When we began to bring Multics up, we needed mixed case terminals that used the ASCII character set, and so we began with the new Model 37 Teletypes, which ran at the relatively high speed of 150 baud. Not many MIT folks had Model 37s at home, but 37s were the preferred terminal for the Bell Labs folks working on Multics, such as Ken Thompson and Dennis Ritchie. Then the GE folks obtained TermiNet 300s, which ran in ASCII at 300 baud, and those were highly prized as home terminals. The easiest way to understand the cost of all these devices is to say that they cost about as much as a new Buick did. Jerry Saltzer wrote about features and costs in Considerations in the Choice of Typewriter Terminals for Use With Multics, draft MIT memo.
[Dick Snyder] You mentioned the Terminet300.
When we first got them at CISL they only ran at 150 baud.
We couldn't get them up to 300 until we got the Datanet 300 communications front end.
What a happy day when the Datanet 300 went up and the Terminets doubled in speed.
The keys on the Terminet had little magnets on them and a keystroke was made by depressing the key which passed thru a wire loop that noticed the current induced by the magnet. One time I was out in Phoenix working night shift with Noel Morris bringing up the 6180. Noel had a bit of a temper you will recall. At one point he got angry and smashed his fist down on the Terminet 300 keyboard. All of the keys in the shape of a fist outline broke as the magnets were smashed. Noel never 'fessed up to it - I'll bet the people who had to fix that Terminet wondered about the strange pattern of the broken keys.
The high cost of terminals meant that the development groups tried to find ways to get as much terminal per dollar as possible. The early 70s saw many manufacturers entering the terminal market, with machines that undersold IBM and Teletype. I moved my 2741 to several apartments, and then replaced it with a Datel-30, assembled by Datel with a lighter-duty version of the Selectric mechanism that they bought from IBM. It broke down a lot, and I can remember having to bring it in for repair repeatedly. Then MIT found another terminal manufacturer who made a device using a heavy duty Selectric, and this worked quite well for me as a home terminal. Other programmers had to share portable terminals, such as Texas Instruments Silent 700s and Execuports, carrying them home for an evening and returning them the next day.
One nice thing about a Selectric as a home machine was that its output was very high quality, suitable for correspondence. Teletype 37 output, TermiNet 300 output, and even line printer output weren't really letter quality. Another advantage of Selectric-based mechanisms was that you could replace the typeball, to produce output in a different font, or to run APL programs.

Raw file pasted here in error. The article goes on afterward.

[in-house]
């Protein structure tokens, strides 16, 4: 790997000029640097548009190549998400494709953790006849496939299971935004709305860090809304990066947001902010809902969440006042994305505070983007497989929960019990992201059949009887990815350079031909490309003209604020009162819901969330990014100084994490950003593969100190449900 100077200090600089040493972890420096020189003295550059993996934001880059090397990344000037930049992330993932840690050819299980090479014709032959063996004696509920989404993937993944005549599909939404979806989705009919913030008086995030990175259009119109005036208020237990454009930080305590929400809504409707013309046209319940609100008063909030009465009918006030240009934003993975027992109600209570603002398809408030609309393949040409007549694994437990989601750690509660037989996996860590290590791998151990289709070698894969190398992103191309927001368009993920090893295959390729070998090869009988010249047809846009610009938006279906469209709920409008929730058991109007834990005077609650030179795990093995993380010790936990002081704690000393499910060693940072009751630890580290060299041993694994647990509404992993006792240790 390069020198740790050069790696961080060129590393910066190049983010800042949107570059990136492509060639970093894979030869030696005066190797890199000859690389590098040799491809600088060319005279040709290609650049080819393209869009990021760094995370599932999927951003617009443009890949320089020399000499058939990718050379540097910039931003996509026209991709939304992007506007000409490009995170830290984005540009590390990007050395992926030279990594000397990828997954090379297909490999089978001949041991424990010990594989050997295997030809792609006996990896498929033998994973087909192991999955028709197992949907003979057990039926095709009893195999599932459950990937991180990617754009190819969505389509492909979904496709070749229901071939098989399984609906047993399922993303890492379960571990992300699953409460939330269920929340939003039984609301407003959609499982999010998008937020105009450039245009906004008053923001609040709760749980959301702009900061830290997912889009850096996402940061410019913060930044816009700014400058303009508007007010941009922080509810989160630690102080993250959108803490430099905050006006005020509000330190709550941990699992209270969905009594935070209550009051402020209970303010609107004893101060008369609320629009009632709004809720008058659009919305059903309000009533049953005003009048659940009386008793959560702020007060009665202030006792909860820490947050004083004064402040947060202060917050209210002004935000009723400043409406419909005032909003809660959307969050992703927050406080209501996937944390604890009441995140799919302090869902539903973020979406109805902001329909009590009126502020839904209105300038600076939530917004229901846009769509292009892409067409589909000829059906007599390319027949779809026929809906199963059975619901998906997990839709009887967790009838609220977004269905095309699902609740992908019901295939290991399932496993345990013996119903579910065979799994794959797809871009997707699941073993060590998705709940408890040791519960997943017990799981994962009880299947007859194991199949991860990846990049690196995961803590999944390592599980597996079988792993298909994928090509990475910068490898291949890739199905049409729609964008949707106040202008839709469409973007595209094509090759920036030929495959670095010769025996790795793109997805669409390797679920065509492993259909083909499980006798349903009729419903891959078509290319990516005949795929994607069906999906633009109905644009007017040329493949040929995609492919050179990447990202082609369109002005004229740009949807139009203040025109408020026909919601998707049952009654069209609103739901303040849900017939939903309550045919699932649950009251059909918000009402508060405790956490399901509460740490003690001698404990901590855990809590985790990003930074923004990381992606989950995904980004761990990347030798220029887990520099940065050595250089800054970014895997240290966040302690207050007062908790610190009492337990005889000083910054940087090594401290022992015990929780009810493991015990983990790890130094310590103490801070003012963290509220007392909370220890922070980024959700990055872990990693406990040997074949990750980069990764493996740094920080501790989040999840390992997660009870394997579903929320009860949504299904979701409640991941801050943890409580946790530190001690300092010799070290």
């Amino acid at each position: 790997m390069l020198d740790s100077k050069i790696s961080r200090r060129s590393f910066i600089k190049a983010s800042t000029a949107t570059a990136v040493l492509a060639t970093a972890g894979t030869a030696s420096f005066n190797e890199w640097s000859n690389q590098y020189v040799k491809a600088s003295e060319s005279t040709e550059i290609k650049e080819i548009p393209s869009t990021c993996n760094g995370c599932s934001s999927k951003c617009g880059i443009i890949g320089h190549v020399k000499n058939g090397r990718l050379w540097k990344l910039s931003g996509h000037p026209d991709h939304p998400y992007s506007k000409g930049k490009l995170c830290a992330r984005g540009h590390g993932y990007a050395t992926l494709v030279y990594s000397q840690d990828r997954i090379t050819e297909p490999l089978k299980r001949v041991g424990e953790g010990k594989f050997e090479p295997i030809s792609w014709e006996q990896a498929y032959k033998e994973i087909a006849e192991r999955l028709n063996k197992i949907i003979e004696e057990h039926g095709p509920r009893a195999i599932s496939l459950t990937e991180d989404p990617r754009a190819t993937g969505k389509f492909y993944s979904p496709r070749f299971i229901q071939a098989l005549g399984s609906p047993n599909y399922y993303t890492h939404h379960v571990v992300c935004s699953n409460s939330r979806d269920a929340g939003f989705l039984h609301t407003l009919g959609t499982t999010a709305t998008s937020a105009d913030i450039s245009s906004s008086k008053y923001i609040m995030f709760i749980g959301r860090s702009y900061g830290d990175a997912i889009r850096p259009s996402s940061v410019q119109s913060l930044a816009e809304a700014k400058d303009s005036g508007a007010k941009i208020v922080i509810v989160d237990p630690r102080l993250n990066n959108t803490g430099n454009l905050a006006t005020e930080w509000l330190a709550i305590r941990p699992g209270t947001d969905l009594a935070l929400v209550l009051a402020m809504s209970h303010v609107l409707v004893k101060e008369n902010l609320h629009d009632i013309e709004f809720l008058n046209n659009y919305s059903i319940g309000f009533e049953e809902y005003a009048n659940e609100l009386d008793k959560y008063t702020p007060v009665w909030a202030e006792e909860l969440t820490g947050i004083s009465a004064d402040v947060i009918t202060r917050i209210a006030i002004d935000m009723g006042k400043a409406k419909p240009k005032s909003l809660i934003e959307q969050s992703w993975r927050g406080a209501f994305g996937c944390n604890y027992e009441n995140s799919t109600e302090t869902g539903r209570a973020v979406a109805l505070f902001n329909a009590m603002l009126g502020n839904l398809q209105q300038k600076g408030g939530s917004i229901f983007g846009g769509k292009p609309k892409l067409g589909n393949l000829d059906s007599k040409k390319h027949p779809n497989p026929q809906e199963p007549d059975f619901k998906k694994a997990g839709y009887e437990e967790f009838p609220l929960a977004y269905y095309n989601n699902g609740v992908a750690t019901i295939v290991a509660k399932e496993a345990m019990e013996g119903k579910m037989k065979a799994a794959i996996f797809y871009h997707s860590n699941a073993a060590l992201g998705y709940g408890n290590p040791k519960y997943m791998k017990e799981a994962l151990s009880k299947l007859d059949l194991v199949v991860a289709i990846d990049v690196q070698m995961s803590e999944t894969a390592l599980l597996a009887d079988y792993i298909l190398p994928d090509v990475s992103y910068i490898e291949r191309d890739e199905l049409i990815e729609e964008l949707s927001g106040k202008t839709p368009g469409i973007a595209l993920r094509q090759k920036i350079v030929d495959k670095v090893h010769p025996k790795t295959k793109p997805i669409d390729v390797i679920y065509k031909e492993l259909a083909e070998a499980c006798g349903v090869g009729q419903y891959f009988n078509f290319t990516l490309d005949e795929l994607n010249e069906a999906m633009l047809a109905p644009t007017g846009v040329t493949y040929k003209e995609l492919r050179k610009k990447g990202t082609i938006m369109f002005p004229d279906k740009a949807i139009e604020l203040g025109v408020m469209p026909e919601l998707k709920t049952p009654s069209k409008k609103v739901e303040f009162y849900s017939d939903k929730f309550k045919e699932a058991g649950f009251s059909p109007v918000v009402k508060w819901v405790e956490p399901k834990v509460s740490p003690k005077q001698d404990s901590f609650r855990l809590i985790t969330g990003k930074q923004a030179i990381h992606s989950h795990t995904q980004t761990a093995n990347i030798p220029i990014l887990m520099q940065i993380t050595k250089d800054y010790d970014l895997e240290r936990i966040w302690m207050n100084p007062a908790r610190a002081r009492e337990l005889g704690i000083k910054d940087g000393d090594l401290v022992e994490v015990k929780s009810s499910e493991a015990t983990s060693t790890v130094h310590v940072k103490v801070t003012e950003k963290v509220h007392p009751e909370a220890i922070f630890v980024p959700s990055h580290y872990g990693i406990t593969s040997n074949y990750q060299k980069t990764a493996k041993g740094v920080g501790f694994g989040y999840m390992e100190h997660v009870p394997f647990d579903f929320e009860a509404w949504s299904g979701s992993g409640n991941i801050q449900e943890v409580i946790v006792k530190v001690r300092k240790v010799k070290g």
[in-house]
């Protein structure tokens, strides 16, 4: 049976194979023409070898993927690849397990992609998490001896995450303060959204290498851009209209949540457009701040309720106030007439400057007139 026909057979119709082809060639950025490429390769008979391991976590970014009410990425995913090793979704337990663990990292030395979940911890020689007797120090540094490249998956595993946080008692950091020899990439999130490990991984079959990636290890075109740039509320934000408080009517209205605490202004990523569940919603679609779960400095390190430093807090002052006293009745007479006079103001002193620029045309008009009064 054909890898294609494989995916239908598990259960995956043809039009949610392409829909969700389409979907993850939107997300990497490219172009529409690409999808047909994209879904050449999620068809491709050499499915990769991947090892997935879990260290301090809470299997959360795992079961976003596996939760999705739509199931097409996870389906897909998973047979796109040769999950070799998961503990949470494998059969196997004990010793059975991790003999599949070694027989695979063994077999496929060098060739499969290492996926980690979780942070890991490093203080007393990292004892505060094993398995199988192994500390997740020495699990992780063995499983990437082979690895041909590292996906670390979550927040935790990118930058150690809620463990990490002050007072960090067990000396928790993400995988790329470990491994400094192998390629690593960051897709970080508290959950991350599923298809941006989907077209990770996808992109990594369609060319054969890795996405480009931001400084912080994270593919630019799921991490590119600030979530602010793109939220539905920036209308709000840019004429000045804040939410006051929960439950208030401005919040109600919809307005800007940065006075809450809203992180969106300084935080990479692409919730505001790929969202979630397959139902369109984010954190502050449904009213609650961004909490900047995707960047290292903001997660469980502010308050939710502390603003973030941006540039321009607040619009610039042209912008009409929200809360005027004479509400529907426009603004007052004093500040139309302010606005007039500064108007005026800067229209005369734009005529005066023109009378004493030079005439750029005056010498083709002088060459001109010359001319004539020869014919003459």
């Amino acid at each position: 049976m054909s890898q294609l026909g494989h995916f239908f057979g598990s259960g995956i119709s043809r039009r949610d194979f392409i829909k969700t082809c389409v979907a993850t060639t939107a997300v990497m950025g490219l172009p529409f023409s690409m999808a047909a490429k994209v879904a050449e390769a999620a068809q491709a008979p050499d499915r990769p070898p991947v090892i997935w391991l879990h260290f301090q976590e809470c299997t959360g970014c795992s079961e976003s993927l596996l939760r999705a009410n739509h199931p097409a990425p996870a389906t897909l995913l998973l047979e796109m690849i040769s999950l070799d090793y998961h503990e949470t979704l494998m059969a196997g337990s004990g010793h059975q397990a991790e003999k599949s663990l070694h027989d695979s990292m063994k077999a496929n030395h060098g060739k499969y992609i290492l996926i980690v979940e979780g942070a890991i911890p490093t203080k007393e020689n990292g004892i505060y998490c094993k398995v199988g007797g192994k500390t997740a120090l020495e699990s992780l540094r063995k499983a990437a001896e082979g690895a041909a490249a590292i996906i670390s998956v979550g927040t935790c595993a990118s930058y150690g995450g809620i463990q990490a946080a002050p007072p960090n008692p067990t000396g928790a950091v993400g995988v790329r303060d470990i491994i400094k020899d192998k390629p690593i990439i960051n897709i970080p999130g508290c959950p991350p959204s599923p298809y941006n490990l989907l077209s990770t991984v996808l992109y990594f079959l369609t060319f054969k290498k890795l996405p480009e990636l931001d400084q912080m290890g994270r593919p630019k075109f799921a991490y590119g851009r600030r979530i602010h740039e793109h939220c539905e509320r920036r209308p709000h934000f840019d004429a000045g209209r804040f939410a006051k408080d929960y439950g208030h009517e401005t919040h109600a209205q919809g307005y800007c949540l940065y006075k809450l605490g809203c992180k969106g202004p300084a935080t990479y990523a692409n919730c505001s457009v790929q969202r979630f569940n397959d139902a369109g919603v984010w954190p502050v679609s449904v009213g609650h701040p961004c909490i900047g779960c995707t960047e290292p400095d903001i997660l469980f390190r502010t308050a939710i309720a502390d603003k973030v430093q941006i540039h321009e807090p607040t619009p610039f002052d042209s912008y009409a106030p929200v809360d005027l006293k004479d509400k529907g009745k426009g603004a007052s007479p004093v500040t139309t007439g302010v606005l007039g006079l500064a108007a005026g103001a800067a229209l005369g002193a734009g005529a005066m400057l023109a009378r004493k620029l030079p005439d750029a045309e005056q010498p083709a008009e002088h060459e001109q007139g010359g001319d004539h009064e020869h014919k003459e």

About 1970, GE also produced a 1200 baud terminal, the TermiNet 1200, but I don't think anybody had one at home; for one thing, this high speed was beyond the ability of the 103A modem. To use a TN1200, one used an asymmetric modem, the Bell 202C6, which supported a 1200 baud computer-to-user channel and a 75 baud "reverse" channel. Alternatives to Bell modems were slow to enter the market because the phone company had complex rules to "protect the network" from nonstandard voltages and signals. Acoustic couplers, that clamped a phone handset into some rubber cups and used the phone's microphone and speaker to transmit data, were used by some -- I used one with my Datel -- but they were most often used with the portable terminals.
When I changed jobs from MIT to Honeywell, I gave up the 2741 and got a TermiNet 300 at home, and my leased line to MIT was changed to be a leased line to the Honeywell PBX instead. Having a PBX line at home had advantages besides being able to log in; the data PBX had tie lines to the regular voice PBX, and so one could call colleagues in Phoenix easily, and even make long distance calls charged to the company, a nice perk. In the early 70s, the ARPANet also began to bridge the electronic mail systems of individual machines, so that one could log into the MIT Multics system and then communicate with other computer users around the world.